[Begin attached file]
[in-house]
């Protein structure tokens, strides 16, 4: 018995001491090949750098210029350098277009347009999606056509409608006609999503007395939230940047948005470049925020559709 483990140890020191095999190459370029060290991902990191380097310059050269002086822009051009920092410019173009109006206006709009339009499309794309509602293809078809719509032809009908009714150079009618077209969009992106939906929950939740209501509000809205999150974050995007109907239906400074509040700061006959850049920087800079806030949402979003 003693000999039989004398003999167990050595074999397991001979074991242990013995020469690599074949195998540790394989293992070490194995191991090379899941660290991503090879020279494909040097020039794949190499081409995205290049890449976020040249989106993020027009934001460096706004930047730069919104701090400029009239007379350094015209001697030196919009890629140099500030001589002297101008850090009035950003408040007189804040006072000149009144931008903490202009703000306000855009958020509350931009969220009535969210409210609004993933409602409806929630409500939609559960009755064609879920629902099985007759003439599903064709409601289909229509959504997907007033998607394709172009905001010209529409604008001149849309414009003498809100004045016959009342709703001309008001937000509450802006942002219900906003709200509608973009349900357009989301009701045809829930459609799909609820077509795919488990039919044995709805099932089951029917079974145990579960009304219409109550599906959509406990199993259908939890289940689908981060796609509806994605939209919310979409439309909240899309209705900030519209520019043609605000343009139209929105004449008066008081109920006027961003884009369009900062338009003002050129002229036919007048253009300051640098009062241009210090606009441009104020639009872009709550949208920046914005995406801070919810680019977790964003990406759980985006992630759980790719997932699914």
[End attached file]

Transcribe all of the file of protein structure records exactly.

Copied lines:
[in-house]
């Protein structure tokens, strides 16, 4: 018995001491090949750098210029350098277009347009999606056509409608006609999503007395939230940047948005470049925020559709 483990140890020191095999190459370029060290991902990191380097310059050269002086822009051009920092410019173009109006206006709009339009499309794309509602293809078809719509032809009908009714150079009618077209969009992106939906929950939740209501509000809205999150974050995007109907239906400074509040700061006959850049920087800079806030949402979003 003693000999039989004398003999167990050595074999397991001979074991242990013995020469690599074949195998540790394989293992070490194995191991090379899941660290991503090879020279494909040097020039794949190499081409995205290049890449976020040249989106993020027009934001460096706004930047730069919104701090400029009239007379350094015209001697030196919009890629140099500030001589002297101008850090009035950003408040007189804040006072000149009144931008903490202009703000306000855009958020509350931009969220009535969210409210609004993933409602409806929630409500939609559960009755064609879920629902099985007759003439599903064709409601289909229509959504997907007033998607394709172009905001010209529409604008001149849309414009003498809100004045016959009342709703001309008001937000509450802006942002219900906003709200509608973009349900357009989301009701045809829930459609799909609820077509795919488990039919044995709805099932089951029917079974145990579960009304219409109550599906959509406990199993259908939890289940689908981060796609509806994605939209919310979409439309909240899309209705900030519209520019043609605000343009139209929105004449008066008081109920006027961003884009369009900062338009003002050129002229036919007048253009300051640098009062241009210090606009441009104020639009872009709550949208920046914005995406801070919810680019977790964003990406759980985006992630759980790719997932699914």